The other is a continuation of the current easy downhill path. It requires no effort. However its slope will become imperceptibly steeper until we find ourselves hurtling out of control towards a deadly cliff. This path is called “Destruction.” In terms of natural history we are gaining speed by the hour and the cliff looms ever closer. The choice is ours and the time is now.

“… changes include more intense rainfall and associated flooding, more intense drought in many regions, coastal areas to see continued sea level rise throughout the 21st century, the amplification of permafrost thawing, ocean acidification, among many others.”

How must we, individually and collectively, act? Here is a sample to-do list, some easy, some burdensome, all feasible.

  • Stop using plastic and nylon as much as possible. Not as much as convenient. As much as possible. Eat a minimum of red meat and use public transportation. Admission: I drive a (hybrid) car, far too frequently. This year’s NYR is to change that.
  • Consume less of everything, food, electricity, water, electronics, etc, quite simply by planning purchases and reducing waste to a minimum. Example: Last Yom Kippur I resolved not to buy clothes unless absolutely necessary. Almost a year later I have bought one pair of shoes, a pair of shorts, some underwear and socks. I am convinced that my family, friends and colleagues have not noticed any change in the quality of my clothing.
  • If you are in a position to invest, stake your funds in eco-technology, clean, renewable energy etc.
  • Teach your children well (CSN&Y.) And (tough one, but they will remember you with love for it-) encourage your offspring to have families sized for the circumstance of their future  world.
  • If you believe in God, any One, recite with conviction the “Prayer for the Preservation of the Environment.” See below. If you are agnostic, say it just in case. It is a plea to God to save our habitat but more so, to give us the wisdom to do it ourselves.  Suggest to your congregation that they recite it every week. If you would like a PDF version please contact me (above or at shaveitzion@gmail.com).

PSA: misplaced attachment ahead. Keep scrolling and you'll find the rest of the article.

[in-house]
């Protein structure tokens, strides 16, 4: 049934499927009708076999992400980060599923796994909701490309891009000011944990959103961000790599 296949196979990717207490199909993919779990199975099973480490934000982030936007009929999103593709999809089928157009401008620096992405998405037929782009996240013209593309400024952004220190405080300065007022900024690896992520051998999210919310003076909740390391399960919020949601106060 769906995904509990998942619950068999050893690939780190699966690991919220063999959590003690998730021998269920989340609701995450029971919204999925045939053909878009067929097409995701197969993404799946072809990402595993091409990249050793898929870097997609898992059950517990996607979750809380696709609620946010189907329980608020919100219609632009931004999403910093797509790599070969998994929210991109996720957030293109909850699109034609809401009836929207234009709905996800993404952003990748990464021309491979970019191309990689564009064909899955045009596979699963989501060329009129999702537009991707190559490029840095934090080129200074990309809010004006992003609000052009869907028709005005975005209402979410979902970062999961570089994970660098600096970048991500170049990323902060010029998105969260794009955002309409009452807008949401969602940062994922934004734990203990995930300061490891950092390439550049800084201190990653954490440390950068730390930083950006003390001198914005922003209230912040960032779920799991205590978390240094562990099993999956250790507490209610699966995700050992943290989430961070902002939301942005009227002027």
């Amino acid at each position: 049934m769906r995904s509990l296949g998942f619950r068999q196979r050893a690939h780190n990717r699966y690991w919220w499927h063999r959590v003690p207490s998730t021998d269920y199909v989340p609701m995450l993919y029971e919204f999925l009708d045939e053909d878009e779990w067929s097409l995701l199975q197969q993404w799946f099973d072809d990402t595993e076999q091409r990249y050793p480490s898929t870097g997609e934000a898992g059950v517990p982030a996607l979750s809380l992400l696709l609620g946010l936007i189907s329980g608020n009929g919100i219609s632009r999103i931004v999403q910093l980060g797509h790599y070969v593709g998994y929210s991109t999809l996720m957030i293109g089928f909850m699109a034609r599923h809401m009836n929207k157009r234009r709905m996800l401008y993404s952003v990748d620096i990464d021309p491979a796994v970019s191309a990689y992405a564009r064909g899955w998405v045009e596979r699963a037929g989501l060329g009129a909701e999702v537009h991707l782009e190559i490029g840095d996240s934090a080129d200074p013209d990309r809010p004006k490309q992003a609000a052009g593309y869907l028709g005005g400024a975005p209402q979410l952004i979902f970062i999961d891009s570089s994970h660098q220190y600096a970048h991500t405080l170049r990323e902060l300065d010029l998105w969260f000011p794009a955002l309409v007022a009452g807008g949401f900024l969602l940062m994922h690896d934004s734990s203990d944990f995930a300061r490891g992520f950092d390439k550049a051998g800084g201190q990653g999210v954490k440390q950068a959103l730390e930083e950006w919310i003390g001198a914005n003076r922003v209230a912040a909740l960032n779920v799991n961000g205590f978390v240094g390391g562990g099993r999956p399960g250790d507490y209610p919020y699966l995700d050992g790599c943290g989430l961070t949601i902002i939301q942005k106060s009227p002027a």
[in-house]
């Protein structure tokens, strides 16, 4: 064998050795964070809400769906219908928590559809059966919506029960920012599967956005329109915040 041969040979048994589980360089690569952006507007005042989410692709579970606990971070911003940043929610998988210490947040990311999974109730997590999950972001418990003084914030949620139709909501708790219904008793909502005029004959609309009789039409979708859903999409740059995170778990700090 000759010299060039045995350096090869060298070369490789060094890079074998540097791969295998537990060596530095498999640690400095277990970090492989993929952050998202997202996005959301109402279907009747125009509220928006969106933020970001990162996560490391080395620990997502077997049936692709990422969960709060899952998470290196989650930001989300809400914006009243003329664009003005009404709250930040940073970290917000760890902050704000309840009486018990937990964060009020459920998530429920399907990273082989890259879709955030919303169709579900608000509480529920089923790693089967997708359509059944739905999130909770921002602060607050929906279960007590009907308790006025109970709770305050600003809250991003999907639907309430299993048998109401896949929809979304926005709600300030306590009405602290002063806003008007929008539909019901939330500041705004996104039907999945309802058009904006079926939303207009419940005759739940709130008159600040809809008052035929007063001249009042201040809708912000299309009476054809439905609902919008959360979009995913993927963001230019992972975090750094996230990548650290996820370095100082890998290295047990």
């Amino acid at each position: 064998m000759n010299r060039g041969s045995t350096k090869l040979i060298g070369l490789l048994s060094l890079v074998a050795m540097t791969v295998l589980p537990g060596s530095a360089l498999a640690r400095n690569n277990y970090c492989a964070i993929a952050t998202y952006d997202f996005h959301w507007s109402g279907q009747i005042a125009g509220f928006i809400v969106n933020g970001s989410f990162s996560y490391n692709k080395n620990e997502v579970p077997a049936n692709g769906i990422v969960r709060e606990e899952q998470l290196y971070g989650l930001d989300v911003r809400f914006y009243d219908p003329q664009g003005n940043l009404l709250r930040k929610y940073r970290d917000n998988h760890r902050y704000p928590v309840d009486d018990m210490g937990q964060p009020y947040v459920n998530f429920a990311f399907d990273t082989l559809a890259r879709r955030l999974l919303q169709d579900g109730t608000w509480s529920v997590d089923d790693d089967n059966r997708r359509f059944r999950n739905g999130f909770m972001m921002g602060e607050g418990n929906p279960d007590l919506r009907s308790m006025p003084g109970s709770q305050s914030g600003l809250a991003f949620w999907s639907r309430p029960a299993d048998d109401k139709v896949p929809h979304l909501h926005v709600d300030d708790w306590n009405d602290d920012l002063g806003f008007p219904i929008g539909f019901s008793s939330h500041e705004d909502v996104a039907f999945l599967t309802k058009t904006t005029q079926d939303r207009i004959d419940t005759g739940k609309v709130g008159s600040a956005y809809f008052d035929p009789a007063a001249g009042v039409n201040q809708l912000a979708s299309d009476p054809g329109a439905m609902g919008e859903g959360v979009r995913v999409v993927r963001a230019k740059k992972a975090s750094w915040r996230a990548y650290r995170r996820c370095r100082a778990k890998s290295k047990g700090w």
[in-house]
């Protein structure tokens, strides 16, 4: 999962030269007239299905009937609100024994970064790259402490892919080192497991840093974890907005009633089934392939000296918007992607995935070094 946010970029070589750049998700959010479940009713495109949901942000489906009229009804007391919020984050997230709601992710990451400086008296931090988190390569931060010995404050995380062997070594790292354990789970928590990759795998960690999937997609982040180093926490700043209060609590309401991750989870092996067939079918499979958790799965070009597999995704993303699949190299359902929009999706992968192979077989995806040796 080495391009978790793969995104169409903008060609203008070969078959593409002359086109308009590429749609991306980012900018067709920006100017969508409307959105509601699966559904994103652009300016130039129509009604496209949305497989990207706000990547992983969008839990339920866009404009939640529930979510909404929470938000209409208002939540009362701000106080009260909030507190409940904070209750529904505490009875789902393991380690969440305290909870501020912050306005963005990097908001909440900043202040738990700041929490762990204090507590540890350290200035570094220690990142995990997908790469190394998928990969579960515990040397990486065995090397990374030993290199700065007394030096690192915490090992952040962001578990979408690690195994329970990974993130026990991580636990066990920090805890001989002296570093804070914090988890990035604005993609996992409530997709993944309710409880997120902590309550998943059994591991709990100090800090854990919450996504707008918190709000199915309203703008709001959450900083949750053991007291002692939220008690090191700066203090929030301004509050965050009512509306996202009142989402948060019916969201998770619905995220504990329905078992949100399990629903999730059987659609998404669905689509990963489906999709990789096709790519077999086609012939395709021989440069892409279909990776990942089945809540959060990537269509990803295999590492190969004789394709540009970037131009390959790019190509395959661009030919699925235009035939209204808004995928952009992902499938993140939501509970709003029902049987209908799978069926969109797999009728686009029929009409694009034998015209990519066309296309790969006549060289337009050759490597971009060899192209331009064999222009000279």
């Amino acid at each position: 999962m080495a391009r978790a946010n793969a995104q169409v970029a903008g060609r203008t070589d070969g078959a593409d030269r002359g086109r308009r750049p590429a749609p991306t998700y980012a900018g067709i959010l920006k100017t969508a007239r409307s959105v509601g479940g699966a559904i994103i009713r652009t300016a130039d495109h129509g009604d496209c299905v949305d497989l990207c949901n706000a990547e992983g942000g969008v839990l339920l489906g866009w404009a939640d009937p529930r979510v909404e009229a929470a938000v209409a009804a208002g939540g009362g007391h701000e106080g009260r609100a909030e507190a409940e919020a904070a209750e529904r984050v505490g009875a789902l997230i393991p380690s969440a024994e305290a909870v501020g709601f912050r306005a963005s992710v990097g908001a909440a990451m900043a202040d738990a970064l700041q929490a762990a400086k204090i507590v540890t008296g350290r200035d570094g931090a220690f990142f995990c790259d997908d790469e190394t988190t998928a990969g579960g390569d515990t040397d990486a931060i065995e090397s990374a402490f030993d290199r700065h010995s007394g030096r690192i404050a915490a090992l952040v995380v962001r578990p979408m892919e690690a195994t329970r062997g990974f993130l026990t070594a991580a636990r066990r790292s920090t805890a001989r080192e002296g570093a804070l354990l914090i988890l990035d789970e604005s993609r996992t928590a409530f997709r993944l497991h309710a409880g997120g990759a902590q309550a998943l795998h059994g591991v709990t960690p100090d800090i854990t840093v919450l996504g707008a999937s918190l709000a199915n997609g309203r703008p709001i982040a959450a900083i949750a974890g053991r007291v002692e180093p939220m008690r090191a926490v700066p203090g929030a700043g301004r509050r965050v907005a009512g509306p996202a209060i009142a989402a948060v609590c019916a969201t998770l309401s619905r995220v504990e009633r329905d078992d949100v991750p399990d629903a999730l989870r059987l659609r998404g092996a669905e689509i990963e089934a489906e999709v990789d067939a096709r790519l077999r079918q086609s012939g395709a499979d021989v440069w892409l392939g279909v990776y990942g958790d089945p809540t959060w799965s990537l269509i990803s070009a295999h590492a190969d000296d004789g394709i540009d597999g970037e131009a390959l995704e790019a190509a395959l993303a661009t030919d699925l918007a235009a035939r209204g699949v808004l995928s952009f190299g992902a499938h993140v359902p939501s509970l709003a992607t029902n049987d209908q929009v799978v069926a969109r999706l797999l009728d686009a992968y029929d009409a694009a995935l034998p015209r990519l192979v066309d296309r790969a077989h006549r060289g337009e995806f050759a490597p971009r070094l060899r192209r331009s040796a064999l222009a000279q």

• Our politicians who seek reelection in the short term loathe making decisions which will cause hardship for the sake of long term benefit. Communicate to your elected officials on every level, all the time, that you regard environmental conservation as the number one policy issue. Because it is.
  • Send this humble piece to every one via email /facebook/WhatsApp/whatever. Please!

Way, way beyond your Will, what world will you bequeath to your children?

With love and in hope

Richard Shavei-Tzion

(Images by the author)

About the Author
Richard Shavei-Tzion is a widely published poet and is the author of "Poetry in the Parasha" and the Prayer for the Preservation of the Environment. His occasional articles on human and Jewish topics have been published around the Jewish world and his photographic images have been displayed in solo and group exhibitions. For 26 years Richard was the director of the Ramatayim Men's Choir. He manages commercial property and a medical center in Jerusalem.